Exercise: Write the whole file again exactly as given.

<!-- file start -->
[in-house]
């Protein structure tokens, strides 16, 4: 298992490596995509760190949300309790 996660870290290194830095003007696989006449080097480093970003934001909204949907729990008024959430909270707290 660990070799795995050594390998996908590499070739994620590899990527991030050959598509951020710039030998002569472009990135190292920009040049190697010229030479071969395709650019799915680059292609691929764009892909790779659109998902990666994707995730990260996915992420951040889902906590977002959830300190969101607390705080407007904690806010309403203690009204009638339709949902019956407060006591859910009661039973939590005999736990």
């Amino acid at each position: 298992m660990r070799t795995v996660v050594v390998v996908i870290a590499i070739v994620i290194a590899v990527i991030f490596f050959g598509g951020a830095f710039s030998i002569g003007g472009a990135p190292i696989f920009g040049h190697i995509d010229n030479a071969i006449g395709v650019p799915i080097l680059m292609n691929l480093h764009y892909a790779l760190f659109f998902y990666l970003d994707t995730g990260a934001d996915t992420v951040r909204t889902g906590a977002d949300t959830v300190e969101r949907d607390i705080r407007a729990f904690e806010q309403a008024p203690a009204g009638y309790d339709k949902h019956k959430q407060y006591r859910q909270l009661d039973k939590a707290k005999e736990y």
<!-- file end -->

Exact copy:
[in-house]
């Protein structure tokens, strides 16, 4: 298992490596995509760190949300309790 996660870290290194830095003007696989006449080097480093970003934001909204949907729990008024959430909270707290 660990070799795995050594390998996908590499070739994620590899990527991030050959598509951020710039030998002569472009990135190292920009040049190697010229030479071969395709650019799915680059292609691929764009892909790779659109998902990666994707995730990260996915992420951040889902906590977002959830300190969101607390705080407007904690806010309403203690009204009638339709949902019956407060006591859910009661039973939590005999736990």
């Amino acid at each position: 298992m660990r070799t795995v996660v050594v390998v996908i870290a590499i070739v994620i290194a590899v990527i991030f490596f050959g598509g951020a830095f710039s030998i002569g003007g472009a990135p190292i696989f920009g040049h190697i995509d010229n030479a071969i006449g395709v650019p799915i080097l680059m292609n691929l480093h764009y892909a790779l760190f659109f998902y990666l970003d994707t995730g990260a934001d996915t992420v951040r909204t889902g906590a977002d949300t959830v300190e969101r949907d607390i705080r407007a729990f904690e806010q309403a008024p203690a009204g009638y309790d339709k949902h019956k959430q407060y006591r859910q909270l009661d039973k939590a707290k005999e736990y």